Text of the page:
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Moore v. Roadway Express

March 25, 2008

JOSEPH MOORE, PLAINTIFF,
v.
ROADWAY EXPRESS, INC. AND LOCAL 707, INTERNATIONAL BROTHERHOOD OF TEAMSTERS, DEFENDANTS.



The opinion of the court was delivered by: Dora L. Irizarry, U.S. District Judge

MEMORANDUM AND ORDER

On March 7, 2007, plaintiff brought suit pursuant to the Labor Management Relations Act, 29 U.S.C. § 185, against defendants Roadway Express, Inc. ("Roadway") and Local 707, International Brotherhood of Teamsters ("Local 707"), claiming that Roadway, his employer, unlawfully discharged him and that Local 707, his labor union, breached the duty of fair representation it owed him as a union member. Plaintiff seeks reinstatement as a Roadway employee and damages from both defendants. Defendants move to dismiss for lack of subject matter jurisdiction pursuant to Rule 12(b)(1) of the Federal Rules of Civil Procedure, or in the alternative, for failure to state a claim upon which relief may be granted pursuant to Rule 12(b)(6). For the reasons set forth below, the court finds that plaintiff has stated a claim that Local 707 breached its duty of fair representation by failing to investigate a number of plaintiff's grievances, but that plaintiff has failed to state a claim that Local 707 breached its duty of fair representation through its alleged complicity in plaintiff's discharge. Additionally, the court finds that it lacks jurisdiction to consider plaintiff's claims against Roadway. Defendant Roadway's motion to dismiss is thus granted in its entirety, and defendant Local 707's motion to dismiss is granted in part and denied in part.

Background

Plaintiff worked for eighteen years as a truck driver at the Brooklyn office of Roadway, a Delaware corporation. (Compl. ¶¶ 2-4.) Local 707, of which plaintiff was at all relevant times a member, is the recognized collective bargaining representative of Roadway's trucking and transportation employees. (Id. at ¶ 5.) Between July 26, 2006 and December 26, 2006, plaintiff registered a series of grievances and complaints about Roadway with Local 707's shop steward. (Id. at ¶¶ 13-32.) Plaintiff initially complained about alleged deficiencies in various tractors, including a defective registration that caused him to receive a police summons and an exhaust problem that required him to seek emergency medical treatment. (Id. at ¶¶ 13, 16, 18, 19, 26.) Plaintiff also complained on two occasions about being denied overtime compensation. (Id. at ¶¶ 24, 30.) On August 11, 2006, plaintiff filed another grievance, alleging that three of his earlier grievances were not being handled properly and that his Roadway manager had harassed him in retaliation for his complaints. (Id. at ¶¶ 14, 20, 22.) In December 2006, plaintiff filed a complaint with the National Labor Relations Board ("NLRB"), alleging that Local 707 had engaged in unfair labor practices by failing to investigate his grievances. (Compl. ¶ 34.) The complaint does not indicate whether defendants knew of the complaint, nor whether the NLRB took any action in response to the complaint.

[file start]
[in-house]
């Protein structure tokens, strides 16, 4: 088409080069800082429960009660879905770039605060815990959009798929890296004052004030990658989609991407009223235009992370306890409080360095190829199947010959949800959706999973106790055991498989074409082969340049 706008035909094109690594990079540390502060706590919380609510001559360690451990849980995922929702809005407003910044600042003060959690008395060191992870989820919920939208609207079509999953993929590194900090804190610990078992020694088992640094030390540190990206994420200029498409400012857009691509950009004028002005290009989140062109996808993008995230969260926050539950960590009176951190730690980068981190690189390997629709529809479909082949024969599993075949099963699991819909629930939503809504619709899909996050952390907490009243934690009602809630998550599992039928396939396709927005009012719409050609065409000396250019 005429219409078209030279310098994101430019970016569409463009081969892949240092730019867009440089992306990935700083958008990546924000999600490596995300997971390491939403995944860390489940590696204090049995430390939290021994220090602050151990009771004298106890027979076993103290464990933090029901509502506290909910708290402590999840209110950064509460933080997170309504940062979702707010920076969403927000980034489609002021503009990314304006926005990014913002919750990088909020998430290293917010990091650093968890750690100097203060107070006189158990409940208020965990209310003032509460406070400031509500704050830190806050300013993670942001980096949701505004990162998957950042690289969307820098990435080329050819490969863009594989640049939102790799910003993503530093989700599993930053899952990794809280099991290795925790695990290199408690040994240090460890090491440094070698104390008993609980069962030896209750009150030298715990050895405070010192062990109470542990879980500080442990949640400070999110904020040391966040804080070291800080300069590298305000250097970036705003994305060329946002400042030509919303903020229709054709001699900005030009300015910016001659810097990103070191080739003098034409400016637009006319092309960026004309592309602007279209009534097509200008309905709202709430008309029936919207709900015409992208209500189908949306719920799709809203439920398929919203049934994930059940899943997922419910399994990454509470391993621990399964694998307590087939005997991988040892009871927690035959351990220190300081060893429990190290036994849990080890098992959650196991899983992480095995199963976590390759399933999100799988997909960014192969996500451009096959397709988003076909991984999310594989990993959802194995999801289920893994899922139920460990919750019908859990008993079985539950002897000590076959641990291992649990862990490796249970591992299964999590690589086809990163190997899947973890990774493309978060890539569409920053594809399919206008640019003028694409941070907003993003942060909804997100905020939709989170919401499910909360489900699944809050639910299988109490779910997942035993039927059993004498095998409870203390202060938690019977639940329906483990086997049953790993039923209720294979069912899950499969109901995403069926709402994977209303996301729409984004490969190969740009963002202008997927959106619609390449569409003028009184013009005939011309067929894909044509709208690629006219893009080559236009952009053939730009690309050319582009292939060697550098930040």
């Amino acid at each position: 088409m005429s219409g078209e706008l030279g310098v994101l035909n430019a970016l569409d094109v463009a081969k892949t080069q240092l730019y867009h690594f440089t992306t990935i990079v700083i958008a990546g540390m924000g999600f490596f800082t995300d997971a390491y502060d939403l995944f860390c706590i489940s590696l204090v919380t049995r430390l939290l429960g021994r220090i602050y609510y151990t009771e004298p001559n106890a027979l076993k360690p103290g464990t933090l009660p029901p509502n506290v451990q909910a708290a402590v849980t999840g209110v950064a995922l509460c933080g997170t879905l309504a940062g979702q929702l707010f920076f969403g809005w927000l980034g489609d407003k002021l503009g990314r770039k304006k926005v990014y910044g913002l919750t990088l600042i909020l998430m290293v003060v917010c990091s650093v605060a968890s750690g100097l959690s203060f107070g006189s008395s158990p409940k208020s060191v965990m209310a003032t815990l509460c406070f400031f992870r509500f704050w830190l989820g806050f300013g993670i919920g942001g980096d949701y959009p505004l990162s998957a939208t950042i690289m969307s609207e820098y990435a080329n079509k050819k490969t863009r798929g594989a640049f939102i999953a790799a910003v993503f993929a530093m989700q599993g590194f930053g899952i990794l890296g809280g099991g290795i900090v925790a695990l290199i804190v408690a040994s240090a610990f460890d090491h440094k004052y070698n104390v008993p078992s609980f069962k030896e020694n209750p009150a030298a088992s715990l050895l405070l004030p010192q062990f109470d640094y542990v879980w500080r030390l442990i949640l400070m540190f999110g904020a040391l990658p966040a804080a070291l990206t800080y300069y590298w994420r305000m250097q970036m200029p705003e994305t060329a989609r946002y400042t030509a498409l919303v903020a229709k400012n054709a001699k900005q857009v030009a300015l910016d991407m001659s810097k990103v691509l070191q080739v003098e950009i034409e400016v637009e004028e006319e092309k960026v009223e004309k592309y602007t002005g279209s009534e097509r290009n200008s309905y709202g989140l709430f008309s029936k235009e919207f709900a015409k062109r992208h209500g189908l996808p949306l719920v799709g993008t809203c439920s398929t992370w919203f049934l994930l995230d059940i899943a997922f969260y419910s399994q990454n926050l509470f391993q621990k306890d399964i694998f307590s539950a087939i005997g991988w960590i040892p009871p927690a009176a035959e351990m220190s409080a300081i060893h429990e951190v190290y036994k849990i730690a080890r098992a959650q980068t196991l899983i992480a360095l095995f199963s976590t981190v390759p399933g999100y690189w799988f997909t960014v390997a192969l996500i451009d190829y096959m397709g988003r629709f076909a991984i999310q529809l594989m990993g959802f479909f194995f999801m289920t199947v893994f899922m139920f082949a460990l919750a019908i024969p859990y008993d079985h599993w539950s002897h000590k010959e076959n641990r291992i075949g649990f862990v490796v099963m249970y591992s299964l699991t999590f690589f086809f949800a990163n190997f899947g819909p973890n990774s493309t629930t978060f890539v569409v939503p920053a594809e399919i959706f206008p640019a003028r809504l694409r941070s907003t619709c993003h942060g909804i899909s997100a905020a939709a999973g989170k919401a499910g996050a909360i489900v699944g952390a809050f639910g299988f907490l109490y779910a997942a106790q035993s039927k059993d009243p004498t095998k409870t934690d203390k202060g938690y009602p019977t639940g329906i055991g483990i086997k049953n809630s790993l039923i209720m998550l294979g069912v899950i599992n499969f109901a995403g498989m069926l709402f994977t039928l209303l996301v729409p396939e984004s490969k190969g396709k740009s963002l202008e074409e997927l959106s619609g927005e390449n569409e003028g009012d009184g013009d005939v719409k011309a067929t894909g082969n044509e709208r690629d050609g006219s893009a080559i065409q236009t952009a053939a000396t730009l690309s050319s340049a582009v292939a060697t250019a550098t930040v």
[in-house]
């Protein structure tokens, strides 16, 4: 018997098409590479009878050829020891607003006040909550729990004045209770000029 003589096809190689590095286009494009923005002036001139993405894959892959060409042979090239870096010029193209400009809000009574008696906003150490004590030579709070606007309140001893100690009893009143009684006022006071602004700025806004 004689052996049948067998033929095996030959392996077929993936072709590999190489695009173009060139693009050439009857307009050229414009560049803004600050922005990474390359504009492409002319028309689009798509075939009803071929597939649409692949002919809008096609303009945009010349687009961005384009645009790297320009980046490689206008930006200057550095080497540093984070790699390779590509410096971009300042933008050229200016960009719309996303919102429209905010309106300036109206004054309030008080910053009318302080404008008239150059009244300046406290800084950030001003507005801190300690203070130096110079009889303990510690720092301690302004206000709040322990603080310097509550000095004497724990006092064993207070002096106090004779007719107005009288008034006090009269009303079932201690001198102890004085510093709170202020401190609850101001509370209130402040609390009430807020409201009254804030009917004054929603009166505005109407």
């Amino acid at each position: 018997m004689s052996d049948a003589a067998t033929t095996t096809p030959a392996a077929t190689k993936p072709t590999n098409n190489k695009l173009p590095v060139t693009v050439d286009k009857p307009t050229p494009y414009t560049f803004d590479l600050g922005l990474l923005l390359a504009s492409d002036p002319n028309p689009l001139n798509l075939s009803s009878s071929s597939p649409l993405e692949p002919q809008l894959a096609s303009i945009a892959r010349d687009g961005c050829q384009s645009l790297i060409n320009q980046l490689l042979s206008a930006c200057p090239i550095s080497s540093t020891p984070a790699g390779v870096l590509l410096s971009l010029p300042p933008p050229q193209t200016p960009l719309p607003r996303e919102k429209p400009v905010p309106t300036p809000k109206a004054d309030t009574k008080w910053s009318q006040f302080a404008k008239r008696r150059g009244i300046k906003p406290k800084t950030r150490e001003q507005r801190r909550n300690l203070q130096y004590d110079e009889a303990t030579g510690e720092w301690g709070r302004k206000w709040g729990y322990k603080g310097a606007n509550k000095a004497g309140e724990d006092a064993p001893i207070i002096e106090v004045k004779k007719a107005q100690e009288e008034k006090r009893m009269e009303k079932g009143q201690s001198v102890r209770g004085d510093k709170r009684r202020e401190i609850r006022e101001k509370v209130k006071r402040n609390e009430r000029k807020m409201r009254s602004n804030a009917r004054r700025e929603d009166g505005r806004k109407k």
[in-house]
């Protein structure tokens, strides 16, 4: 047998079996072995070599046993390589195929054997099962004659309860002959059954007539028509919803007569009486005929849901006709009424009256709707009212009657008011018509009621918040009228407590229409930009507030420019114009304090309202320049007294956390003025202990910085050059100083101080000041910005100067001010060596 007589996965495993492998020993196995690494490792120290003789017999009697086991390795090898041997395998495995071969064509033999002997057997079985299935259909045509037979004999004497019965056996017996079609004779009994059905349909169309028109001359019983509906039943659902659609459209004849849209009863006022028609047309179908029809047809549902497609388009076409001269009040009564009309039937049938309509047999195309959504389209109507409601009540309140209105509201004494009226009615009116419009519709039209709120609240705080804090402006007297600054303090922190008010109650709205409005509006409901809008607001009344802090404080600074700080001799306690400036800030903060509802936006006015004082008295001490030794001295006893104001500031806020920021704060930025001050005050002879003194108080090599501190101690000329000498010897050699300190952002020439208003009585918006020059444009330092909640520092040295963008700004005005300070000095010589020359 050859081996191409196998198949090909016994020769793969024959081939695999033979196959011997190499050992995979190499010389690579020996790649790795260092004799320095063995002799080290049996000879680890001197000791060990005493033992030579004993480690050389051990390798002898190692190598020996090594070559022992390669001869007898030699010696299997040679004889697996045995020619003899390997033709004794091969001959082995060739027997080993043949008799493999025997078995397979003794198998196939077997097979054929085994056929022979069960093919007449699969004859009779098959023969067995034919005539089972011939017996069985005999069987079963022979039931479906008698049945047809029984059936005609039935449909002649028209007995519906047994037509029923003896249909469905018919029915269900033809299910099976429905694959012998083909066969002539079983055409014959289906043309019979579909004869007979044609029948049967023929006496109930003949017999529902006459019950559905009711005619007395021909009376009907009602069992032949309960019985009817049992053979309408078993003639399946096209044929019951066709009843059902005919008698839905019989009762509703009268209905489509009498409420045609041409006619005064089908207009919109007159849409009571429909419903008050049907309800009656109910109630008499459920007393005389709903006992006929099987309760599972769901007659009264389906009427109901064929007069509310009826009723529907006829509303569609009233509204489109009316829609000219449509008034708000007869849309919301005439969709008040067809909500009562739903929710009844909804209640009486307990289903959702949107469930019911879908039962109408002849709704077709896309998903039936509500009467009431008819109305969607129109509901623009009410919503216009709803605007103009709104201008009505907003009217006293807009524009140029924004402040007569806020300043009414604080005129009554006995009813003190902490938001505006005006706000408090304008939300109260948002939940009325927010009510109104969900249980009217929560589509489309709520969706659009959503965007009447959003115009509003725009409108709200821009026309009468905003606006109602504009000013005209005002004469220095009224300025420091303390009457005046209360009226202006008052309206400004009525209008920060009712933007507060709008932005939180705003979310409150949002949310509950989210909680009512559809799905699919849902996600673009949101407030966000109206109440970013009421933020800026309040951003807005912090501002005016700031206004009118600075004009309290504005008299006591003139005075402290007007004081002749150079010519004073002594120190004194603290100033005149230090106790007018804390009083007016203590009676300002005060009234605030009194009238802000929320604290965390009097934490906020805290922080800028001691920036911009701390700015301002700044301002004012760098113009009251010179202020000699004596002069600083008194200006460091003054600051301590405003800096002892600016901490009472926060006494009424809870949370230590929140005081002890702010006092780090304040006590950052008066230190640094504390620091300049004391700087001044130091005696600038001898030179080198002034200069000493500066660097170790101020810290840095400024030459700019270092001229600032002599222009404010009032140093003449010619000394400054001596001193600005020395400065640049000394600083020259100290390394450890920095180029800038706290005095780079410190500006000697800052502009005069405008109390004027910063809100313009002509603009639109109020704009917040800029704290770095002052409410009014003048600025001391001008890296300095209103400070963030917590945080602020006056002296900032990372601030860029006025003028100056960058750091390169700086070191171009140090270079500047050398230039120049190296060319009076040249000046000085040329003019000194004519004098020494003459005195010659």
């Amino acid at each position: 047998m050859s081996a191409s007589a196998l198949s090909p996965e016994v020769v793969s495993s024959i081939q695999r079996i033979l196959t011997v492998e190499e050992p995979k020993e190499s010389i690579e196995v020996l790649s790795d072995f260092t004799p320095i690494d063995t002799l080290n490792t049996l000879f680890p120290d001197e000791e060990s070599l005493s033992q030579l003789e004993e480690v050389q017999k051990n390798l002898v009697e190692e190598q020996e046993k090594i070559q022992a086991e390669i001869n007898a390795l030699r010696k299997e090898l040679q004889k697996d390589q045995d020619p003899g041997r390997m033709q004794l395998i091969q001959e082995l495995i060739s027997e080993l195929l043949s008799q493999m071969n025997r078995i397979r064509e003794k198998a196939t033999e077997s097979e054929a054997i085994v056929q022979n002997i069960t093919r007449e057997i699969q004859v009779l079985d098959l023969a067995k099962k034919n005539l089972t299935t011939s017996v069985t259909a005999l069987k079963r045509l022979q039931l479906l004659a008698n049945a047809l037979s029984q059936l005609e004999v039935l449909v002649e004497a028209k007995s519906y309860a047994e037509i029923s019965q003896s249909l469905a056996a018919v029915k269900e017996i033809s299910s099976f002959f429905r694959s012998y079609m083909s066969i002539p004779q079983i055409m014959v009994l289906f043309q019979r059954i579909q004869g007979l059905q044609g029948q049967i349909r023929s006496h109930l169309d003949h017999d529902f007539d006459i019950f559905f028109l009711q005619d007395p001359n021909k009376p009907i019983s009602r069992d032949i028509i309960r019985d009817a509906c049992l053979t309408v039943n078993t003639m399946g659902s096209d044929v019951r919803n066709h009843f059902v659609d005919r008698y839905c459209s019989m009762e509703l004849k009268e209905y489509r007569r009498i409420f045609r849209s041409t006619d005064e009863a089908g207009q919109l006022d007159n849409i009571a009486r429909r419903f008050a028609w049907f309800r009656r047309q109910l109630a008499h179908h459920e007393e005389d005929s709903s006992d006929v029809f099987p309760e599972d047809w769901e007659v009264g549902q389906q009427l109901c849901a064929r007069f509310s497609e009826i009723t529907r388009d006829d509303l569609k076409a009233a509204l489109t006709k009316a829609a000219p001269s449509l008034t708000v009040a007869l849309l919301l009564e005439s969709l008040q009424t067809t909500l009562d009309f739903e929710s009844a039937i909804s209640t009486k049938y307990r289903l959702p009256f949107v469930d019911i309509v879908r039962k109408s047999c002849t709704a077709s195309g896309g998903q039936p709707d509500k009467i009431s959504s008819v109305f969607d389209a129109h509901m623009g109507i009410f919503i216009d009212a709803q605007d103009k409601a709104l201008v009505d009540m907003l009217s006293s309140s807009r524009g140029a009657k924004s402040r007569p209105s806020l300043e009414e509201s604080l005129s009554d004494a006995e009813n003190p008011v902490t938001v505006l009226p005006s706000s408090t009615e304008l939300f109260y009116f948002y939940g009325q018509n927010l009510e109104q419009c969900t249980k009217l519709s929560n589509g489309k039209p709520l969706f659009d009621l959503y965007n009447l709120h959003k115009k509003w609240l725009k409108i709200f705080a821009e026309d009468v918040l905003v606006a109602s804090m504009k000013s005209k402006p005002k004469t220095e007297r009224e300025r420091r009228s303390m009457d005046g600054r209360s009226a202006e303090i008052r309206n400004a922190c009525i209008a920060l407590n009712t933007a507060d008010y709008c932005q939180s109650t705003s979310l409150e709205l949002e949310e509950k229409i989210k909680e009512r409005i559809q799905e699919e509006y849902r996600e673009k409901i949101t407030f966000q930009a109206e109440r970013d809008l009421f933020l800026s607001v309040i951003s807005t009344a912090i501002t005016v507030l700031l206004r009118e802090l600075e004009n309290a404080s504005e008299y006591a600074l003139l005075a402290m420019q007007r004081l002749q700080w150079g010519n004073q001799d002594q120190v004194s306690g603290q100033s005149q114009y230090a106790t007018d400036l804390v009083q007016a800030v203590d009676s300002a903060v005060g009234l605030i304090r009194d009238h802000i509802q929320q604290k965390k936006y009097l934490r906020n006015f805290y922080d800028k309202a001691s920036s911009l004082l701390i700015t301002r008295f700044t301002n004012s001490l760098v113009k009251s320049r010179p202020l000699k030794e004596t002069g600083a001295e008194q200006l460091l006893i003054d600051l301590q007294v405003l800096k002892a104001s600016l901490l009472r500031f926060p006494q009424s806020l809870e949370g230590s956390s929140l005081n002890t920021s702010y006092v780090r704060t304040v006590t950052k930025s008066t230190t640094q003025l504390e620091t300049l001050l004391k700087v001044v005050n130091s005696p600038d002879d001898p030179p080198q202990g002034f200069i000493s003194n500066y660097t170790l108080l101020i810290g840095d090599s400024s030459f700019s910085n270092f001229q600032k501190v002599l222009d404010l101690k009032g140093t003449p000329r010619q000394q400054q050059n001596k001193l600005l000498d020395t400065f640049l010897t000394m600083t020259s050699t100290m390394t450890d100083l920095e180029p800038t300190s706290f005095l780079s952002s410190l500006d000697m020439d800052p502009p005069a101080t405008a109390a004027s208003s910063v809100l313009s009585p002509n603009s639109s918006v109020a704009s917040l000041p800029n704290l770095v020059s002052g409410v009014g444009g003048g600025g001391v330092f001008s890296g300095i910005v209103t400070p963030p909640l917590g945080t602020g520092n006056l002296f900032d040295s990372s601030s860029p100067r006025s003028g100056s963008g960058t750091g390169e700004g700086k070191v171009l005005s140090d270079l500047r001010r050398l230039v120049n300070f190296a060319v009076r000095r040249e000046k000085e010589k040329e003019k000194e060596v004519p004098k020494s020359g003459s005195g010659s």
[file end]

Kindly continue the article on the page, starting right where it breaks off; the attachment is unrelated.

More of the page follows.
Roadway terminated plaintiff on January 18, 2007 for threatening another employee. (Id. at ¶¶ 35; Parkhurst Aff. Ex. B.) The same day, plaintiff filed another grievance with his shop steward alleging he was unjustly discharged from his employment duties in retaliation for his earlier complaints and in violation of Article 47 of the New Jersey-New York General Trucking Supplemental Agreement (the "Agreement"), to which both Roadway and Local 707 are parties.

(Compl. ¶¶ 35-36; see Parkhurst Aff. Ex. A.) On January 31, 2007, the New Jersey-New York Joint Area Committee (the "JAC")-arbitrators empowered by the Agreement and by the express permission of Roadway and Local 707 to render a decision regarding plaintiff's termination-set aside plaintiff's discharge and ordered him reinstated pending the completion of an anger management course, with his time off served as a suspension. (Parkhurst Aff. Ex. D.) Plaintiff never attended an anger management course and has not returned to work. There is no indication that Local 707 acted on, or the JAC arbitrated, any of plaintiff's other grievances.

On March 7, 2007, plaintiff commenced the instant action against defendants, alleging that Roadway unjustly discharged him and that Local 707 breached its duty of fair representation. On May 17, 2007, Local 707 moved to dismiss the complaint pursuant to Rules 12(b)(1) and 12(b)(6). Plaintiff filed an affirmation in opposition on June 8, 2007.*fn1 Roadway joined Local 707's motion in its entirety in a letter brief dated August 15, 2007.